Technically, Ed Brubaker and Steve Epting’s “Velvet” #12 could be considered a lull in “The Man Who Stole The World” arc, since there are no major revelations and the plot doesn’t advance dramatically except for the cliffhanger in the last scene. Despite this, the story doesn’t feel slower or duller at all. It’s like the eye of the storm. The pause is welcome, if only as a place to review the status of all the major players. However, since the next wave of action is anticipated, the tension only relaxes slightly. Velvet’s mind is still running fast, calibrating each move, and so the reader is, too.
Brubaker has always been good at using voiceovers. Captions often slow down a story or interrupt the flow with information dumps, but Brubaker dials back and forth between dialogue and Velvet’s thoughts almost seamlessly. As usual, he creates an atmosphere of slight melancholy and nostalgia, and his prose has contemplative, poetic rhythms. The difference in “Velvet” is that the sharpness of wit is stronger than in the rest of Brubaker’s oeuvre. Velvet Templeton has the usual weariness and introspection of a Brubaker hero or heroine, but she has a sense of irony that many of them lack.
Velvet’s voice is distinctive and charming, and it only gets stronger each issue. Brubaker shows Velvet outsmarting ARC-7, but this wouldn’t be as believable if her cool, analytical mind and her wry humor weren’t obvious from the voiceovers. Two of the supporting characters, X-33 and Max, also receive significant panel time in the issue and their characterization deepens as well. The dialogue is particularly enjoyable because of the games and lies of various players. Without being too gleeful or over-the-top, Brubaker executes double crosses and strategic maneuvers that exploit the long-lasting appeal of spy fiction.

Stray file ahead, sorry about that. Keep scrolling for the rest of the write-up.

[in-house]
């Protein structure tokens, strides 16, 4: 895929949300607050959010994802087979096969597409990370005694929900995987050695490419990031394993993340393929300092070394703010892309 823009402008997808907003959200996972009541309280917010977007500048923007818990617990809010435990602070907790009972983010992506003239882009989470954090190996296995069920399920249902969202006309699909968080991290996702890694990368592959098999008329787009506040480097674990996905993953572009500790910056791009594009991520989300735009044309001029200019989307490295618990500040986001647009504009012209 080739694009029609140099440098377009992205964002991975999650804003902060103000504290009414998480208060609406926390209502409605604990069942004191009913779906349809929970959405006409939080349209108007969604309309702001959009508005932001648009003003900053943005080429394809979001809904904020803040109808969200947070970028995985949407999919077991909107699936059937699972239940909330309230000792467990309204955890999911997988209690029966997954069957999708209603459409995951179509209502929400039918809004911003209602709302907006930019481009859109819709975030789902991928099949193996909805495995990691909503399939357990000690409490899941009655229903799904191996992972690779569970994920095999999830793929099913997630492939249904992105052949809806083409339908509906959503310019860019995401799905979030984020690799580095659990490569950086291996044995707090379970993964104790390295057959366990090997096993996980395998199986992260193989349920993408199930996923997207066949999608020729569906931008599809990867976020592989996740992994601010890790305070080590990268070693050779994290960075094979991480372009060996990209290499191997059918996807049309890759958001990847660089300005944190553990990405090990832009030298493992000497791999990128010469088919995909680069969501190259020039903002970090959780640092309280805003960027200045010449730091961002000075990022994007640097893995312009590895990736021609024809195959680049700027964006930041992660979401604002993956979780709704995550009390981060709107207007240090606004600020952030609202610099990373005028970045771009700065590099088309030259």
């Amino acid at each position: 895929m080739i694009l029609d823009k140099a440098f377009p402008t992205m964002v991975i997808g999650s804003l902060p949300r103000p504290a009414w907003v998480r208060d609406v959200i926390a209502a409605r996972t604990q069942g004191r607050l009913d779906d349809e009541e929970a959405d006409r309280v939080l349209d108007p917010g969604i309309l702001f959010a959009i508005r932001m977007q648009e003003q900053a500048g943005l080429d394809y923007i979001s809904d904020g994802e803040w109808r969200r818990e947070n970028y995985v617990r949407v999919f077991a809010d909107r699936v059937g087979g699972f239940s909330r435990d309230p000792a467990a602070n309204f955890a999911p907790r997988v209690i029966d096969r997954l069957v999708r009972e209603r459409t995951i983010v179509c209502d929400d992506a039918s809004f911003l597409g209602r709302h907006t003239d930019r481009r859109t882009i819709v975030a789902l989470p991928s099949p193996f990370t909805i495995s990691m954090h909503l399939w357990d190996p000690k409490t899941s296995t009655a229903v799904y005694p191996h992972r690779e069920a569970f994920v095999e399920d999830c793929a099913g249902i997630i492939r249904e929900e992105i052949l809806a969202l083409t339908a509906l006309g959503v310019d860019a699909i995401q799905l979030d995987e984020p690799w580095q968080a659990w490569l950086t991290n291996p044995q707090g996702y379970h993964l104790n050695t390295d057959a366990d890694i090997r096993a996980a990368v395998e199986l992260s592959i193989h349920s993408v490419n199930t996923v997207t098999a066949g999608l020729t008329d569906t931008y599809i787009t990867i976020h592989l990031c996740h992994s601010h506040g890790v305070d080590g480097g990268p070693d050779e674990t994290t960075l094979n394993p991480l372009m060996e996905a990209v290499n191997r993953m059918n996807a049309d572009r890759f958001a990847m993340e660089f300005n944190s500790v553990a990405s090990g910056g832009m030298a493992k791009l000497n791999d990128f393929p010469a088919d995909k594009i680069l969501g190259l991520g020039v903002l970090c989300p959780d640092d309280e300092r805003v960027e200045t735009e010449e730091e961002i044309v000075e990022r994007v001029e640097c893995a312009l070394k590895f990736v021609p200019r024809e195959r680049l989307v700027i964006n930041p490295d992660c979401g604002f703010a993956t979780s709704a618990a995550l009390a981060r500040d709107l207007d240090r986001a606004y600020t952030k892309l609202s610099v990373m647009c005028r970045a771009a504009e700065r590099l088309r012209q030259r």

Epting’s facial expressions, especially for Velvet, carry a lot of the subtleties of the storytelling. The figures in the action scene are a little stiff, despite dynamic panel compositions, but the panel preceding the combat is perfect — which focuses on Velvet’s hand with the cigarette — and conveys a lot of attitude with only a minimalist and beautiful outline.
When Velvet and Max hold a conversation while naked, Epting keeps the characters’ bodies decorous through use of shadows and light, without making these fig leaves look too forced. Cleverly, the shading also visually reinforces the lies and evasions in the conversation, echoing Brubaker’s themes. Epting’s linework for this scene is especially lovely, too. The edges of the bed sheets and anatomical planes of the bodies look like smudged charcoal. Breitweiser’s colors are a thoughtful partner to Epting’s linework, particularly in the last scene, in which the coral red chairs boldly define the interior in diffuse nighttime lighting. Even in scenes full of shadows, she never makes Epting’s settings look dreary or muddy, and — as a result — the look of “Velvet” is elegant and sleek.
The title has suffered some delays between issues recently, but “Velvet” #12 is a satisfying issue, up to the usual high standards of the creative team and well worth the wait.